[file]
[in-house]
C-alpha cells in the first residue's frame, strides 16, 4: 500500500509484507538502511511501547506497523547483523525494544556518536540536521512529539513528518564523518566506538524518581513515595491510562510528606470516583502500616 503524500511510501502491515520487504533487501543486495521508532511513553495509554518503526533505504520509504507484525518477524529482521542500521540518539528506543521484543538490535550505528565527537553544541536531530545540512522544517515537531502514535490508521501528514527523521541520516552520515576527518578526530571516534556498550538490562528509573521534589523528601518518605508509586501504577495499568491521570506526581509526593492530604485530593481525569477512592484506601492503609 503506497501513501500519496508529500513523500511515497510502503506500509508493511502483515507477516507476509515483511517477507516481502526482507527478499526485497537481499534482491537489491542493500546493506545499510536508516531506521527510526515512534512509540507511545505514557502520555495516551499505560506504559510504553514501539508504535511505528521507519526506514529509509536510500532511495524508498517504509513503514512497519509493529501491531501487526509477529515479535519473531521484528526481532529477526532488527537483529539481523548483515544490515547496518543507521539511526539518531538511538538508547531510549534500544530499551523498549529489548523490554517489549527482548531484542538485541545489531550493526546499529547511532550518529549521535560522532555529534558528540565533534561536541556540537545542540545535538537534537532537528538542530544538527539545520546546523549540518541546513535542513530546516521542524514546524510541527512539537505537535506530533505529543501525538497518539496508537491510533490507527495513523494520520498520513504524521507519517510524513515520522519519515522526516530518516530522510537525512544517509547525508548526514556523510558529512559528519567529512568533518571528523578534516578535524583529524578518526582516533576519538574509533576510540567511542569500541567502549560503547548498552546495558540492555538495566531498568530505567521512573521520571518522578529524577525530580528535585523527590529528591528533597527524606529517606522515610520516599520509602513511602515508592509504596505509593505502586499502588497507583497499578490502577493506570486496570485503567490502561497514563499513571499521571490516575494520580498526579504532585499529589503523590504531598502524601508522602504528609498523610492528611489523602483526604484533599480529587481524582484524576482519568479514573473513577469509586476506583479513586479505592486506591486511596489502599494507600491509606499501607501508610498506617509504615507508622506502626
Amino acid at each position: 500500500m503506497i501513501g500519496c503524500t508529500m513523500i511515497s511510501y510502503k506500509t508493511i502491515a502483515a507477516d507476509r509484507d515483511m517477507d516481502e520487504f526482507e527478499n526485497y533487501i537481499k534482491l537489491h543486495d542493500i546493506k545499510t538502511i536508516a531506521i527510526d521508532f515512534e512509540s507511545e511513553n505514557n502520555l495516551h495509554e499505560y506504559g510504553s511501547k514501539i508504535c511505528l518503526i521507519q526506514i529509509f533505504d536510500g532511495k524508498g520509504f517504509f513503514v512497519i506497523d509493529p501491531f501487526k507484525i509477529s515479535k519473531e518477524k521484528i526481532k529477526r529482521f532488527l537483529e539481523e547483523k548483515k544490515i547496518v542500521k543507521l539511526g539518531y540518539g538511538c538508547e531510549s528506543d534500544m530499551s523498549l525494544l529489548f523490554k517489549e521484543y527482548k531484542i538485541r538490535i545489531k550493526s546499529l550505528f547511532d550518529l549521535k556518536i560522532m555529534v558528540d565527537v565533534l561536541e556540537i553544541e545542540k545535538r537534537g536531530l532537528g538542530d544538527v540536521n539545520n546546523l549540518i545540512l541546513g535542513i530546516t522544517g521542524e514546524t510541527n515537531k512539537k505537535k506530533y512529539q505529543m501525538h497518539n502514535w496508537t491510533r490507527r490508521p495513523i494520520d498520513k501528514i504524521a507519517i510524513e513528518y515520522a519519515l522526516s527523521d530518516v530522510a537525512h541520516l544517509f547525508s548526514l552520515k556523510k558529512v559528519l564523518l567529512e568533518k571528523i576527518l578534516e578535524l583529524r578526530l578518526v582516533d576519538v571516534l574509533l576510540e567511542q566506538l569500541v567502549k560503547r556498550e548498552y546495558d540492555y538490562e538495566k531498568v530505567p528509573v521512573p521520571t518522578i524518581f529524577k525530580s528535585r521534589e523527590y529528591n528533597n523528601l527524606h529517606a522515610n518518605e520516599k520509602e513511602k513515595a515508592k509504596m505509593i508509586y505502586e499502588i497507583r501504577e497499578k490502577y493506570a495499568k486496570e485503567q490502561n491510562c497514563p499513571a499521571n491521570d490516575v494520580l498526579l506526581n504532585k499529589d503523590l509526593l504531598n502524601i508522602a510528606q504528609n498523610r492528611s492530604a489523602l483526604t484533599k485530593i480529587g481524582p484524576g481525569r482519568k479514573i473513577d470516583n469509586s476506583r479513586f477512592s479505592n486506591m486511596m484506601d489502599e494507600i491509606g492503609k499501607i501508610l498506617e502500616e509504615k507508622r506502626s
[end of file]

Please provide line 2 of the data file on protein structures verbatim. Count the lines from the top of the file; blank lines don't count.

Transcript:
C-alpha cells in the first residue's frame, strides 16, 4: 500500500509484507538502511511501547506497523547483523525494544556518536540536521512529539513528518564523518566506538524518581513515595491510562510528606470516583502500616 503524500511510501502491515520487504533487501543486495521508532511513553495509554518503526533505504520509504507484525518477524529482521542500521540518539528506543521484543538490535550505528565527537553544541536531530545540512522544517515537531502514535490508521501528514527523521541520516552520515576527518578526530571516534556498550538490562528509573521534589523528601518518605508509586501504577495499568491521570506526581509526593492530604485530593481525569477512592484506601492503609 503506497501513501500519496508529500513523500511515497510502503506500509508493511502483515507477516507476509515483511517477507516481502526482507527478499526485497537481499534482491537489491542493500546493506545499510536508516531506521527510526515512534512509540507511545505514557502520555495516551499505560506504559510504553514501539508504535511505528521507519526506514529509509536510500532511495524508498517504509513503514512497519509493529501491531501487526509477529515479535519473531521484528526481532529477526532488527537483529539481523548483515544490515547496518543507521539511526539518531538511538538508547531510549534500544530499551523498549529489548523490554517489549527482548531484542538485541545489531550493526546499529547511532550518529549521535560522532555529534558528540565533534561536541556540537545542540545535538537534537532537528538542530544538527539545520546546523549540518541546513535542513530546516521542524514546524510541527512539537505537535506530533505529543501525538497518539496508537491510533490507527495513523494520520498520513504524521507519517510524513515520522519519515522526516530518516530522510537525512544517509547525508548526514556523510558529512559528519567529512568533518571528523578534516578535524583529524578518526582516533576519538574509533576510540567511542569500541567502549560503547548498552546495558540492555538495566531498568530505567521512573521520571518522578529524577525530580528535585523527590529528591528533597527524606529517606522515610520516599520509602513511602515508592509504596505509593505502586499502588497507583497499578490502577493506570486496570485503567490502561497514563499513571499521571490516575494520580498526579504532585499529589503523590504531598502524601508522602504528609498523610492528611489523602483526604484533599480529587481524582484524576482519568479514573473513577469509586476506583479513586479505592486506591486511596489502599494507600491509606499501607501508610498506617509504615507508622506502626